Wimbledon organisers have defended claims by some players that the courts – especially the outside courts – are not in the best of standards and quality with some of them slipping and sliding in their matches. The organisers have said that the courts are playing as well as ever and there is nothing unusual. Conditions this year have been hotter than usual and the dry air has resulted in the grass not staying its usual lush, green self.
World number one Andy Murray spoke on Friday of “almost like little divots” appearing on Centre Court with French player Kristina Mladenovic being more vocal in her criticism of Court 18 where she said she was happy to come out without injury despite the loss. It came hours after American Bethanie Mattek-Sands seriously injured her knee on Court 17.
With no rain in the first week and no interruptions to speak of, All England club chairman Richard Lewis stressed on the importance of the traditional rest day in the middle of the tournament (Sunday in Wimbledon’s case), when the courts are tended to further. “One of the things this year has proved is the value of middle Sunday. That when you have a full schedule of play and very good weather the courts benefit from a rest,” he told reporters.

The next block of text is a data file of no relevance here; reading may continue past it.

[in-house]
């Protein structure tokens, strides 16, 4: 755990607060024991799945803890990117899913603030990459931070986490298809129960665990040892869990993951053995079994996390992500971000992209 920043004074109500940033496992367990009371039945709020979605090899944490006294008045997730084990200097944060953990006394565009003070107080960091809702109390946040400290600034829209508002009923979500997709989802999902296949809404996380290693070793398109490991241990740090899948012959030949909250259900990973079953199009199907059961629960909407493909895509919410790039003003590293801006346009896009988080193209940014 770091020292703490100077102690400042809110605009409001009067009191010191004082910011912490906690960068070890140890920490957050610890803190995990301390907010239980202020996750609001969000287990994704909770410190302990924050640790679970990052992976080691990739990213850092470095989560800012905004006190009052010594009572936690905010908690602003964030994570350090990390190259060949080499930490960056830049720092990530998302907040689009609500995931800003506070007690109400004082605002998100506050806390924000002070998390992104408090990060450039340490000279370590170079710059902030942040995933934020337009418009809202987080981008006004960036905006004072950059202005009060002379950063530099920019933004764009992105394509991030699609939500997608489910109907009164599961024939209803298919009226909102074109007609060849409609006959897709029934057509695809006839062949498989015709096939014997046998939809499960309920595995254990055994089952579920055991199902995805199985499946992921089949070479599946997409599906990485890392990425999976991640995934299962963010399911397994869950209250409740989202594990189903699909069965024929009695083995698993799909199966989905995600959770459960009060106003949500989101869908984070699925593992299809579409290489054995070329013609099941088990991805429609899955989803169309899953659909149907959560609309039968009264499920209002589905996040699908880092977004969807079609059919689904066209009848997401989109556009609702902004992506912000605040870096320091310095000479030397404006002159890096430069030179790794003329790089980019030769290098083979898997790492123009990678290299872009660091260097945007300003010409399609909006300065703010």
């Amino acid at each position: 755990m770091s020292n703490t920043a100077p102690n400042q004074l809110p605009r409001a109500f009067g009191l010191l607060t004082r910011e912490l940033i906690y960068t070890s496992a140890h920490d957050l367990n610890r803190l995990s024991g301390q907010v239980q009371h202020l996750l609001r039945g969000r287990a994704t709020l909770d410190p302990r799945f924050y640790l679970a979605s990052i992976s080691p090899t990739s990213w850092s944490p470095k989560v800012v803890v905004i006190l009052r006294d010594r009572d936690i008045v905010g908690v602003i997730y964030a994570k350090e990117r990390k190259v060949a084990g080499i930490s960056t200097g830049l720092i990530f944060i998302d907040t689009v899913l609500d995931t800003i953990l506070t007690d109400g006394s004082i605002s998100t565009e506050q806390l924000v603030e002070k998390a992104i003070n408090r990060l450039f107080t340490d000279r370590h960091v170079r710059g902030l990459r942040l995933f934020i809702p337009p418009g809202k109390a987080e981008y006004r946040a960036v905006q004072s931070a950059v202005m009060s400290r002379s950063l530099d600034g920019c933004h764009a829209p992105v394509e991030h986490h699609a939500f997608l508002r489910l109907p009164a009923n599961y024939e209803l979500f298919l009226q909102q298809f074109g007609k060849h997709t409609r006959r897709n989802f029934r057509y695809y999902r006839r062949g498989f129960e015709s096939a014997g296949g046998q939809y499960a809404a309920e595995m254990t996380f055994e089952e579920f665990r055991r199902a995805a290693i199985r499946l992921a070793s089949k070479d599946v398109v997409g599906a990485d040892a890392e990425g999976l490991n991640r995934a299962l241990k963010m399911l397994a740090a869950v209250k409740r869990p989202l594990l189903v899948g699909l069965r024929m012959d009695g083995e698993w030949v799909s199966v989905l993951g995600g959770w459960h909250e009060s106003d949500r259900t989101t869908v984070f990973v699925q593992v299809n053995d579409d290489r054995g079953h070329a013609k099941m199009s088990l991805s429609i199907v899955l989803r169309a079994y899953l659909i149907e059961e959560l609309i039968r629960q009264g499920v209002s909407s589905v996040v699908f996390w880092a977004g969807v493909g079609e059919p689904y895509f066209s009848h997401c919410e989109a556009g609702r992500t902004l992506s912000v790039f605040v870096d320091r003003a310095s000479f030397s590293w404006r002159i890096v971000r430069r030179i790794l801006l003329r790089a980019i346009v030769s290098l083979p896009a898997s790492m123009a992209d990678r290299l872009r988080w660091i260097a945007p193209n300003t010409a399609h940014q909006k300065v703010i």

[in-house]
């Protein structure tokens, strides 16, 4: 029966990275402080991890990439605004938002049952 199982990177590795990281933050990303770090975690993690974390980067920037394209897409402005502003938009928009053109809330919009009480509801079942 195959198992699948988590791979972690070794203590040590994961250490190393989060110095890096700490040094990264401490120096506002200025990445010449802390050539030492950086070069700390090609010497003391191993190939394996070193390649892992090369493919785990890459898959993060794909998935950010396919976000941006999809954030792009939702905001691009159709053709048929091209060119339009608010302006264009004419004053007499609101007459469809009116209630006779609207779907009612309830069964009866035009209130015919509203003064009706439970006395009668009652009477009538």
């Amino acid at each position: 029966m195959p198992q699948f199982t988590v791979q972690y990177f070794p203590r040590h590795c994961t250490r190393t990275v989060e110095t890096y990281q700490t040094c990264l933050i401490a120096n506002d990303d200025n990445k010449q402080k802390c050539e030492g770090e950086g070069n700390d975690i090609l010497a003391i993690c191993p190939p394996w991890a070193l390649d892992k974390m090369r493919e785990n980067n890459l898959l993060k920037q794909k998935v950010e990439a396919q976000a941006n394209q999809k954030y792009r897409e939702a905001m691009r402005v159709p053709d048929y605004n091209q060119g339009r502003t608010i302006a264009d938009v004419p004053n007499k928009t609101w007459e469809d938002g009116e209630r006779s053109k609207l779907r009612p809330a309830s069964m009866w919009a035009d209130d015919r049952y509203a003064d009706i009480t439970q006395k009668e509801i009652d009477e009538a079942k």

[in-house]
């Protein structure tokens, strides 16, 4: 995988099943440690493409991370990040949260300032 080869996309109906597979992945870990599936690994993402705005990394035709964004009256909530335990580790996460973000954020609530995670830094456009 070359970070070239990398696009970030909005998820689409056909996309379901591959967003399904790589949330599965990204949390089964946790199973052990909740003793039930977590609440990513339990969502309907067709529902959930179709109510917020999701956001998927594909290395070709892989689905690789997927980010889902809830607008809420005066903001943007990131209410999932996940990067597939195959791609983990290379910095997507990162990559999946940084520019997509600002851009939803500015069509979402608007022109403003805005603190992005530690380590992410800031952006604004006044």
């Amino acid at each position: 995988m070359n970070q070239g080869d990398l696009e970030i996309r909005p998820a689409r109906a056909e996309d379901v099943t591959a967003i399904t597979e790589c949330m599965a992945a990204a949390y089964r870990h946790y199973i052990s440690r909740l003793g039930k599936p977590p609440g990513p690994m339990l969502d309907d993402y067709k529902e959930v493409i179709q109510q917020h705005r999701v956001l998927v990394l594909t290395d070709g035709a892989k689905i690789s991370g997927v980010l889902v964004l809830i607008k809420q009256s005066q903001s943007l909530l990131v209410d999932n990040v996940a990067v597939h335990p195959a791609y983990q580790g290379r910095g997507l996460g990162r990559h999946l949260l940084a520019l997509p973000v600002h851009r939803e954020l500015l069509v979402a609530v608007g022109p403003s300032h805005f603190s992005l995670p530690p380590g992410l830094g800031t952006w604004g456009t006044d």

Groundstaff have also taken extra steps to protect the turf from the blazing sun, including closing the Centre Court roof before play on Friday, and the courts were now playing as well as ever. “We are very happy with the courts. We are 100 percent confident in them…,” Lewis said. “I had a look at Centre Court yesterday and I think it was as good as I have ever seen it.”
So are the players’ complaints unjustified? “We respect the players’ views. Players in the heat of battle will have their views,” said Lewis. In the end all we can go by is what we go by every year. The groundstaff have won awards over the years, there is a reason for that … I haven’t seen many players slipping… I haven’t seen many players fall” this year.